7. Look For Tournament Pivots
One way to differentiate your roster in tournaments is to simply pivot to the lower-owned golfer at a comparable price range.
At last year’s Masters, Justin Rose was incredibly cheap (by his standards) at $9,200. And as a result, he was 33.2% owned in GPPs. But if you wanted to be slightly more contrarian, you could’ve just as easily pivoted to John Rahm at $9,300 and 11.5% ownership or Rickie Fowler at $9,000 at 12.6% ownership. And either alternative option would’ve worked out: Rose scored 77 DraftKings points while Rahm and Fowler scored 103 and 108.5 DraftKings points, respectively.
You don’t need to roster a bunch of 3% owned golfers to be contrarian.
8. Forget Recency Bias (to an extent)
Every week is going to be different in PGA DFS, so it’s important to think rationally — especially if you get burned by a golfer. One way to do this is to dig a little deeper into why that golfer struggled that particular week.
Take Hideki Matsuyama at this year’s Arnold Palmer Invitational, for example. He was a relatively popular play that week, but he managed a meager 33rd-place finish. But all of his struggles were due to putting. He gained 11.6 strokes tee-to-green and 6.7 strokes on approach, but he lost an absurd 8.3 strokes putting.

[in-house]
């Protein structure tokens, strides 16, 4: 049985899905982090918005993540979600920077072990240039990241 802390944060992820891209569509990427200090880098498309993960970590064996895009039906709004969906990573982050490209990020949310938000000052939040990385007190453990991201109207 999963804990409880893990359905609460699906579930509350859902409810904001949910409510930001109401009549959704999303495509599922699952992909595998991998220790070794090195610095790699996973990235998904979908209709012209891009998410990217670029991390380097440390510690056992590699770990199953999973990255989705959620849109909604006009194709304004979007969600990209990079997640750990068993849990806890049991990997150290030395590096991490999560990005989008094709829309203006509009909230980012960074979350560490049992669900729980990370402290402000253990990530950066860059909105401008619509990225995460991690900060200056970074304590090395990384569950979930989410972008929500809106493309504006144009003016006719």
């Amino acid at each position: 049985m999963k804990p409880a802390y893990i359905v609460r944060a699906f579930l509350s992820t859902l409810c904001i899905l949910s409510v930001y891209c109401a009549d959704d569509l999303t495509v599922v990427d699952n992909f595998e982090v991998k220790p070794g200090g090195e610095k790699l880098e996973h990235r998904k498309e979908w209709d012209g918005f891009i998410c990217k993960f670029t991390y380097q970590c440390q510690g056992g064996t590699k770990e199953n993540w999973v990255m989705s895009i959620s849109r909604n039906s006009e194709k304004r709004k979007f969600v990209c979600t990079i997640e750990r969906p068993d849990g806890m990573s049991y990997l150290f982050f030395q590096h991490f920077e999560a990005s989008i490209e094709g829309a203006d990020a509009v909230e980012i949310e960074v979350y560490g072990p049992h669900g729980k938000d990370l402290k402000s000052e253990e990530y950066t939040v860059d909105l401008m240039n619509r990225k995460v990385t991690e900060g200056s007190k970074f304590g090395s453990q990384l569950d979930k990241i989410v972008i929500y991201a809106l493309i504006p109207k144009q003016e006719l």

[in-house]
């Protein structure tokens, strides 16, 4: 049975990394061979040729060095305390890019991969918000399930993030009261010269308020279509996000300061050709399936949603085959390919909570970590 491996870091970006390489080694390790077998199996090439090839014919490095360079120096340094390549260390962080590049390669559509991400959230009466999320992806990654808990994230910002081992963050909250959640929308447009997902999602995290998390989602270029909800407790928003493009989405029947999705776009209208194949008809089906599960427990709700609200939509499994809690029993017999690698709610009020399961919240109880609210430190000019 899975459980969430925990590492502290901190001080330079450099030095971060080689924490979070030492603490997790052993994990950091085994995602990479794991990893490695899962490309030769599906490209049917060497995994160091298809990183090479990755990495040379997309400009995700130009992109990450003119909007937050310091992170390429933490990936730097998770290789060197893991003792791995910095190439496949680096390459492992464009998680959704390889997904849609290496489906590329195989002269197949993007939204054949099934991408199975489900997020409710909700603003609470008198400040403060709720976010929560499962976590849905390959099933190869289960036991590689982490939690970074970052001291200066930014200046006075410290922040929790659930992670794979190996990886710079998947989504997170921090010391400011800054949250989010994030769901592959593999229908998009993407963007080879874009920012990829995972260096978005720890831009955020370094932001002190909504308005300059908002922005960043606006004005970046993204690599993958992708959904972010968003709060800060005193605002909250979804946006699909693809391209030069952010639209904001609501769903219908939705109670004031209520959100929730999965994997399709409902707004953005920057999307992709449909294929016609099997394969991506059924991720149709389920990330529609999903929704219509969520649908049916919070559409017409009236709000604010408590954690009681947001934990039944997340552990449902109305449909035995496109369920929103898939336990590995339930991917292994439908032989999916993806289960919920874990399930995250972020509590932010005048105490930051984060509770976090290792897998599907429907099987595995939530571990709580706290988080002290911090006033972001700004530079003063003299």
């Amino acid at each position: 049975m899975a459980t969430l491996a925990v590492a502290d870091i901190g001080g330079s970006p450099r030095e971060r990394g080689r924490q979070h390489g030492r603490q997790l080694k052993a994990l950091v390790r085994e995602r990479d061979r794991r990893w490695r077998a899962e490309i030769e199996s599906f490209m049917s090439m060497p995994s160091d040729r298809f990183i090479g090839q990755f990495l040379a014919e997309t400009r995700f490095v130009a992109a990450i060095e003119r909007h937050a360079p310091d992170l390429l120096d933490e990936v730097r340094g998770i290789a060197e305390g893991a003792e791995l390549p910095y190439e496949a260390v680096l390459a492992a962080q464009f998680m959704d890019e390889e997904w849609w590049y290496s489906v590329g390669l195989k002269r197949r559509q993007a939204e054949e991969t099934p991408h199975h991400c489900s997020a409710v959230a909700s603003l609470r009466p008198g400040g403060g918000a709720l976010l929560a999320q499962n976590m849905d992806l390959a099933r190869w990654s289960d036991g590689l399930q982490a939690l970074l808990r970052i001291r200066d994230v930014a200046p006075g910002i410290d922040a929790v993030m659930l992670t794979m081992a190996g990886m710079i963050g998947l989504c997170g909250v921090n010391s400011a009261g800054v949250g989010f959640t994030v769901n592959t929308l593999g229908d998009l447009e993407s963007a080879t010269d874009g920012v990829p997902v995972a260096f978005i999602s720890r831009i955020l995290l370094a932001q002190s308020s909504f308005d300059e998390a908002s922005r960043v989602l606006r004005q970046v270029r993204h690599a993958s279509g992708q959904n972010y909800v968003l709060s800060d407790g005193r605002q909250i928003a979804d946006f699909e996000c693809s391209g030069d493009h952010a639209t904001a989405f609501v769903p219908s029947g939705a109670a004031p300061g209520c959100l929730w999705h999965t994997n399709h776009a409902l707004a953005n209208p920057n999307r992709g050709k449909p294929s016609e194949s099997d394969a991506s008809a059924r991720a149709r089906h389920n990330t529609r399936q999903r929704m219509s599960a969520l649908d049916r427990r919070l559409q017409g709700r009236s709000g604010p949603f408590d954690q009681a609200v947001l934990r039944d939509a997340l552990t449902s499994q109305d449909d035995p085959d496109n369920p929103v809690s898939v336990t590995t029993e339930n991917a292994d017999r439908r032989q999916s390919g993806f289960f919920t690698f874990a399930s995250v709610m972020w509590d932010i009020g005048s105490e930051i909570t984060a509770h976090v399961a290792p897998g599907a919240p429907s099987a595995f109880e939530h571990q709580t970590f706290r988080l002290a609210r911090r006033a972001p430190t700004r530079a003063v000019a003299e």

That finish might’ve deterred some DFS players from rostering him at the Players the next week, but he actually carried more ownership that week. He rebounded and finished in eighth place after he gained 7.2 strokes tee-to-green, 5.5 strokes on approach and his putter ran better as he gained 2.3 strokes putting.
Similarly, if a golfer has a red-hot week with his putter but is struggling in areas like off-the-tee or in their approach game, then maybe they’re a better fade that week since putting can be incredibly streaky.
It’s not necessarily that you should fade recent performance altogether, but be aware that not all results are created equally.
9. Leave Salary on the Table
This is one way to avoid duplicated lineups in GPPs.
Utilizing our FantasyLabs’ Contest Dashboard, I found that 45.6% of entries used 100% of their salary cap in the Millionaire Maker for last year’s Masters, which would give you higher odds of splitting the top prize with an abundance of people.
Meanwhile, 21.4% of entries left $100 on the table, 11.6% left $200 remaining and 7.5% left $300. Each $100 remaining cut the percentage nearly in half.
In a stacked field like the Masters, not using the full cap likely won’t force you into any suboptimal builds. And leaving some salary on the table can boost your odds of having a unique lineup, giving you the $1 million all to yourself.
Note: Strokes Gained data via Fantasy National.